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Dubai to raise bonds privately to bolster finances

Dubai to raise bonds privately to bolster finances

The emirate raised Dhs1bn through a private placement of eight-year Islamic bonds at a rate of 4.71 per cent earlier this month

Dubai is in talks to raise billions of dollars of debt privately instead of following Gulf neighbors by tapping public markets, as the emirate looks to bolster its finances and mitigate the economic fallout of the coronavirus pandemic.

The Middle East’s main business hub is discussing loans and private placements with around a dozen international and domestic banks, according to people with knowledge of the matter.

The emirate is seeking loans of Dhs1bn ($272m) to Dhs2bn from each lender and asking them to find fixed-income investors to buy private placements, said one of the people, who asked not to be named.

Dubai would probably repay the debt with a public bond in the next five years, they said.

Dubai, which boasts the world’s tallest building and islands in the shape of palm trees, mulled a public debt sale but was put off by the higher cost, the people said.

A representative for Dubai’s department of finance declined to comment.

Private placements and bilateral loans tend to be smaller than Eurobonds. But they can be quicker to execute and cheaper, especially for borrowers that, like Dubai, lack ratings from the three major rating companies.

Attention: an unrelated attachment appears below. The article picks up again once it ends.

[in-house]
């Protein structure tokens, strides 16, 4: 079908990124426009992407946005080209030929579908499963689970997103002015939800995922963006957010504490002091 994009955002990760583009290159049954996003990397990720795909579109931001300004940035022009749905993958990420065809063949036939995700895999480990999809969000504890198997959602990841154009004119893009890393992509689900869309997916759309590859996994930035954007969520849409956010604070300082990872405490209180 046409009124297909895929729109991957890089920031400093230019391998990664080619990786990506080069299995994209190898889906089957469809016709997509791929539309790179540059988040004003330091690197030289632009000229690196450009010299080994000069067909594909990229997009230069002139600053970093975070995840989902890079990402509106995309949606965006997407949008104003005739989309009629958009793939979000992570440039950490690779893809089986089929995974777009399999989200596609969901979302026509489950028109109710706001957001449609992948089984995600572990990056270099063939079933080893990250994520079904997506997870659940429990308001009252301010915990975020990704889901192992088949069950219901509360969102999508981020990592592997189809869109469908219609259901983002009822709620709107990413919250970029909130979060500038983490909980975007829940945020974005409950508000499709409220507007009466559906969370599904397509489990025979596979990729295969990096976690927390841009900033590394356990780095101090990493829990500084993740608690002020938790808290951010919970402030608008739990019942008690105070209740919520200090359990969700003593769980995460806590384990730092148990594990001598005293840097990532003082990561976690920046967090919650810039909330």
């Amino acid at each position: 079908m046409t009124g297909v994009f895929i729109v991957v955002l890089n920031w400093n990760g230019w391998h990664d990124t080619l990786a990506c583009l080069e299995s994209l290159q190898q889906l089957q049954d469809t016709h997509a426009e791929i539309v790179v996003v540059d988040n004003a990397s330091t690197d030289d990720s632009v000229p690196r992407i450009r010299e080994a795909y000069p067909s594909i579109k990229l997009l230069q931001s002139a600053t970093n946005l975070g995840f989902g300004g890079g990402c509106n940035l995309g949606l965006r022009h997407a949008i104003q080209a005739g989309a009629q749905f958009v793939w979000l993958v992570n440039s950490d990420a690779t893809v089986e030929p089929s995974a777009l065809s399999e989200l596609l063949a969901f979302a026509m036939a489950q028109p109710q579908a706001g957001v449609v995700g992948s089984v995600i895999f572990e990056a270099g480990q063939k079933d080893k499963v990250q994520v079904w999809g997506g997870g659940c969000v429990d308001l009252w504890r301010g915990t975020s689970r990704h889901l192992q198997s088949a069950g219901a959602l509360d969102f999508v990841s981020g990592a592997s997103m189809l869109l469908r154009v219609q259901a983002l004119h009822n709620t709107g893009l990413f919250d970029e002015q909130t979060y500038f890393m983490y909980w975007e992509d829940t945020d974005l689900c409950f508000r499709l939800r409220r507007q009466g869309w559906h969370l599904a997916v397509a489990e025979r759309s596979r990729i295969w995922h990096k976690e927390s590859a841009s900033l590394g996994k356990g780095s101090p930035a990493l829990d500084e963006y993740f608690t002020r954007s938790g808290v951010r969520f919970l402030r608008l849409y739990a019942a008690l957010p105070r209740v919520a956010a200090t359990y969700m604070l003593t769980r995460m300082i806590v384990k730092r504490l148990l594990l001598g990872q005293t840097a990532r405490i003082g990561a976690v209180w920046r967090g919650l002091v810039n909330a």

“The situation for the Dubai government is not easy,” said Sergey Dergachev, a money manager at Union Investment Privatfonds GmbH in Frankfurt.

“Issuing public debt will be possible, but they would need to pay a generous premium. One of 50-60 basis points to secondary debt would be fair as compensation for a non-existent credit rating, which in this difficult economic environment might be too high for the issuer.”

Several governments in the region have turned to public debt markets in the past month to fund stimulus plans and aid companies hit by virus-related lockdowns.

April is the busiest month on record for Gulf sovereigns, according to data compiled by Bloomberg.

While those borrowers attracted huge demand — Saudi Arabia got more than $50bn of orders for a $7bn deal – they are among the strongest credits in the Middle East and each rated at least single-A. Investors are still cautious about emerging-market states that don’t have investment-grade ratings and some have had to delay plans to tap the market.

Dubai hasn’t issued a Eurobond since 2016.

Yields on its existing dollar securities average around 4.3 per cent, which is below that for the Middle East as a whole but above those for the region’s most recent borrowers, according to Bloomberg Barclays Indices.

The emirate, one of seven in the United Arab Emirates, raised Dhs1bn through a private placement of eight-year Islamic bonds at a rate of 4.71 per cent earlier this month.

Standard Chartered Plc was the sole arranger.

 

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